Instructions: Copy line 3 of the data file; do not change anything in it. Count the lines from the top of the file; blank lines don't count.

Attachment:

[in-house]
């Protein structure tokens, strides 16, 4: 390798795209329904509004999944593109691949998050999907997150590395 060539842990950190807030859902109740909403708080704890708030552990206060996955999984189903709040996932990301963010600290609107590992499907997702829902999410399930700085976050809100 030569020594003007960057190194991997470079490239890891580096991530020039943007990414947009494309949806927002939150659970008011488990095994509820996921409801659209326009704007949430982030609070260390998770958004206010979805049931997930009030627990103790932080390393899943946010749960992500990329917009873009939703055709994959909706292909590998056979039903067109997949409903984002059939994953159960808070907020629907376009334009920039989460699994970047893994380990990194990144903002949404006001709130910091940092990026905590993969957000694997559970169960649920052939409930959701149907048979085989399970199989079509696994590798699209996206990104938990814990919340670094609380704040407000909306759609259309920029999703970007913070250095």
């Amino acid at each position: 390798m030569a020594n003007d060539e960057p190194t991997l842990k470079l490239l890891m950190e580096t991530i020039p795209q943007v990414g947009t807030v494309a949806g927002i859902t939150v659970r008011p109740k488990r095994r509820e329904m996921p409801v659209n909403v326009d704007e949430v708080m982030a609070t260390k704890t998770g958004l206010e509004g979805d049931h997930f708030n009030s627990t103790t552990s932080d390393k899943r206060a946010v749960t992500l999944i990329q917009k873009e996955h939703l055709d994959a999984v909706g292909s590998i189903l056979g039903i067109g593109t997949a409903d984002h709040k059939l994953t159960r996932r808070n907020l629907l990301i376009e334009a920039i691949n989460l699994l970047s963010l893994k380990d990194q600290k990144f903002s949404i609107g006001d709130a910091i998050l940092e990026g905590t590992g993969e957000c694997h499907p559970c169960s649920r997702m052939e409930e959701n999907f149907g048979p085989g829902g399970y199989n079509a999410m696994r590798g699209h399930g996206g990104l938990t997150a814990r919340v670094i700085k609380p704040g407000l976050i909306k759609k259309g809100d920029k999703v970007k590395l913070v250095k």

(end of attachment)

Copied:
């Amino acid at each position: 390798m030569a020594n003007d060539e960057p190194t991997l842990k470079l490239l890891m950190e580096t991530i020039p795209q943007v990414g947009t807030v494309a949806g927002i859902t939150v659970r008011p109740k488990r095994r509820e329904m996921p409801v659209n909403v326009d704007e949430v708080m982030a609070t260390k704890t998770g958004l206010e509004g979805d049931h997930f708030n009030s627990t103790t552990s932080d390393k899943r206060a946010v749960t992500l999944i990329q917009k873009e996955h939703l055709d994959a999984v909706g292909s590998i189903l056979g039903i067109g593109t997949a409903d984002h709040k059939l994953t159960r996932r808070n907020l629907l990301i376009e334009a920039i691949n989460l699994l970047s963010l893994k380990d990194q600290k990144f903002s949404i609107g006001d709130a910091i998050l940092e990026g905590t590992g993969e957000c694997h499907p559970c169960s649920r997702m052939e409930e959701n999907f149907g048979p085989g829902g399970y199989n079509a999410m696994r590798g699209h399930g996206g990104l938990t997150a814990r919340v670094i700085k609380p704040g407000l976050i909306k759609k259309g809100d920029k999703v970007k590395l913070v250095k």